By Saum, William S.
USA TODAY , Vol. 128, No. 2650
Without strong efforts to enforce state and Federal laws prohibiting illegal sports wagering, the integrity of college athletics may be at stake.
IT'S SATURDAY AFTERNOON, and you are settled in a comfortable chair watching your favorite college basketball team play a conference foe. One of your team's better players has missed a few shots early in the second half and the team is down by 10. They eventually lose by 16. You are disappointed, but don't think much more about it.
However, what if that player purposely had held back on a few shots, was a half-step slow on defense that day, and later that evening received an envelope with a few thousand dollars in it because his team, an underdog in the game, had lost by more than the posted betting spread? That scenario played out at Northwestern University a few years ago, and two former players and several others involved in the point-shaving scheme are paying the price. They were indicted, met with more law enforcement officials than they ever dreamed possible, and were sentenced to jail terms. Their lives are nothing like the promise their college careers once held, all because of gambling--more specifically, illegal sports wagering that led to point shaving.
The National Collegiate Athletic Association (NCAA), formed in 1906, is a nonprofit, voluntary association of more than 1,200 colleges, universities, conferences, and organizations charged with the administration of intercollegiate athletics. The membership is divided into three legislative and competitive divisions, and the NCAA annually sponsors 81 national championships in 22 sports.
In September, 1996, the NCAA assigned a staff member to look into gambling and agent issues on a full-time basis. The NCAA believes there is a very high incidence of illegal sports wagering among college students. It is safe to say that student bookies are present at every college and university, and there is no dispute that the impact of sports gambling is being felt on campuses across the country.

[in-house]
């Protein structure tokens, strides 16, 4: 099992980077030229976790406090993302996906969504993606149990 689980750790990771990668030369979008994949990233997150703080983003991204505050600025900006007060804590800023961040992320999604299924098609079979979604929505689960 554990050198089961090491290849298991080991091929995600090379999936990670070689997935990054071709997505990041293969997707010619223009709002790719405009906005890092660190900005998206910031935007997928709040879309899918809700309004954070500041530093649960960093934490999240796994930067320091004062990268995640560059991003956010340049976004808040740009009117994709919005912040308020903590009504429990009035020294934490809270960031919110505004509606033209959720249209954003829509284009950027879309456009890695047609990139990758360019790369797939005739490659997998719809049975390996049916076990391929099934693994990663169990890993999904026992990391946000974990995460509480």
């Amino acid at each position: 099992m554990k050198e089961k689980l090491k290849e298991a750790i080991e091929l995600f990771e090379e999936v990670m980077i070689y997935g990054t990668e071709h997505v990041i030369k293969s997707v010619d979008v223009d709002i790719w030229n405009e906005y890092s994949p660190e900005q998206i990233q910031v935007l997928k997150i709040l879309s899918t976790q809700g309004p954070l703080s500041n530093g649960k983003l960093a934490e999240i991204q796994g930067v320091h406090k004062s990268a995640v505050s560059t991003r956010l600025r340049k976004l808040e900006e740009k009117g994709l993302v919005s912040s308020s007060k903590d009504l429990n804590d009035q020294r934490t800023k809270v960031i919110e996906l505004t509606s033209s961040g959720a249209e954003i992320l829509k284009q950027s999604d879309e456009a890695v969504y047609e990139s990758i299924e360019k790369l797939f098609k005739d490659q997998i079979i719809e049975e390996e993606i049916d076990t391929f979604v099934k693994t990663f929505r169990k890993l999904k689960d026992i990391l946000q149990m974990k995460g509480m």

An NCAA-sponsored study completed by the University of Cincinnati uncovered alarming results. Of 2,000 male student-athletes in Division I basketball and football programs surveyed about NCAA rules violations, 25% reported that they gambled on college sports events other than their own while in college. Four percent admitted that they wagered on games in which they had played, and three of the athletes said they changed the outcome of the game in which they participated.
In a separate 1998 study involving approximately 1,000 students at universities in the Southeastern Conference, results revealed that athletes were nearly twice as likely to be problem gamblers than non-athletes. Student-athletes are not the only undergraduates with gambling problems. Several researchers who surveyed 1,700 students from six colleges and universities found that 33% of the males and 15% of the females gambled once a week or more. Research by Howard Shaffer of the Harvard University Medical School Division on Addiction shows that more youth are introduced to gambling through sports betting than through any other form of gambling activity.
These are frightening statistics for the NCAA. Sports wagering conflicts with its responsibility to preserve the integrity of competition and the positive image of college sports, so the NCAA is taking a lead role to legislate, educate, and raise awareness about college athletes and sports wagering.
The profile of the typical college student who gambles is someone who believes he has control of his own destiny, takes risks, and feels he possesses the skill to be successful in this endeavor. Ironically, these are many of the same qualities of successful college athletes and may explain why some are drawn to sports gambling.
"Sports wagering has the potential to undermine the integrity of sports contests and jeopardize the eligibility of student-athletes, and we will do everything we can to send the message that sports wagering has no place in college sports," indicates Cedric W. …